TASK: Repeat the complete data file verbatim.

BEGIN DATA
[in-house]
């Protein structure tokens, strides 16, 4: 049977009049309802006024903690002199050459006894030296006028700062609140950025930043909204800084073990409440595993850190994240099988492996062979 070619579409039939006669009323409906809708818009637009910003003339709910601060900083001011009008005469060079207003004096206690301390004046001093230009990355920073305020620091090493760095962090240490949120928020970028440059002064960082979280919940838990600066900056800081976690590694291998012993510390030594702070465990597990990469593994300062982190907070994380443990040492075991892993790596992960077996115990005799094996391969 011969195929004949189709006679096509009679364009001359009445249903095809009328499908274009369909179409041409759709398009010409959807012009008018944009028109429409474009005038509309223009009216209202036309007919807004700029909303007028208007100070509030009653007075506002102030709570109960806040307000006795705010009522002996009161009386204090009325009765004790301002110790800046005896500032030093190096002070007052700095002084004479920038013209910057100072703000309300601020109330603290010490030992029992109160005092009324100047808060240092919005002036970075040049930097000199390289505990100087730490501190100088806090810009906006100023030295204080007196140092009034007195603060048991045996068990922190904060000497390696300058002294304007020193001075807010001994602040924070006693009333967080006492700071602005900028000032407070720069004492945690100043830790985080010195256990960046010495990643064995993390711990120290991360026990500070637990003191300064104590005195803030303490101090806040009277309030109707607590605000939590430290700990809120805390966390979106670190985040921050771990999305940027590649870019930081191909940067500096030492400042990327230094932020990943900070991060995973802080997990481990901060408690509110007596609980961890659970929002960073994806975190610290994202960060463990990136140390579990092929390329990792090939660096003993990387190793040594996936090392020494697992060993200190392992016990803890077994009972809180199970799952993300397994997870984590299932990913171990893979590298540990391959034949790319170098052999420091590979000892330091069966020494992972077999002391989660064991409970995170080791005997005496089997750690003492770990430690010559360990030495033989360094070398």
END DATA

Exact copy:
[in-house]
């Protein structure tokens, strides 16, 4: 049977009049309802006024903690002199050459006894030296006028700062609140950025930043909204800084073990409440595993850190994240099988492996062979 070619579409039939006669009323409906809708818009637009910003003339709910601060900083001011009008005469060079207003004096206690301390004046001093230009990355920073305020620091090493760095962090240490949120928020970028440059002064960082979280919940838990600066900056800081976690590694291998012993510390030594702070465990597990990469593994300062982190907070994380443990040492075991892993790596992960077996115990005799094996391969 011969195929004949189709006679096509009679364009001359009445249903095809009328499908274009369909179409041409759709398009010409959807012009008018944009028109429409474009005038509309223009009216209202036309007919807004700029909303007028208007100070509030009653007075506002102030709570109960806040307000006795705010009522002996009161009386204090009325009765004790301002110790800046005896500032030093190096002070007052700095002084004479920038013209910057100072703000309300601020109330603290010490030992029992109160005092009324100047808060240092919005002036970075040049930097000199390289505990100087730490501190100088806090810009906006100023030295204080007196140092009034007195603060048991045996068990922190904060000497390696300058002294304007020193001075807010001994602040924070006693009333967080006492700071602005900028000032407070720069004492945690100043830790985080010195256990960046010495990643064995993390711990120290991360026990500070637990003191300064104590005195803030303490101090806040009277309030109707607590605000939590430290700990809120805390966390979106670190985040921050771990999305940027590649870019930081191909940067500096030492400042990327230094932020990943900070991060995973802080997990481990901060408690509110007596609980961890659970929002960073994806975190610290994202960060463990990136140390579990092929390329990792090939660096003993990387190793040594996936090392020494697992060993200190392992016990803890077994009972809180199970799952993300397994997870984590299932990913171990893979590298540990391959034949790319170098052999420091590979000892330091069966020494992972077999002391989660064991409970995170080791005997005496089997750690003492770990430690010559360990030495033989360094070398």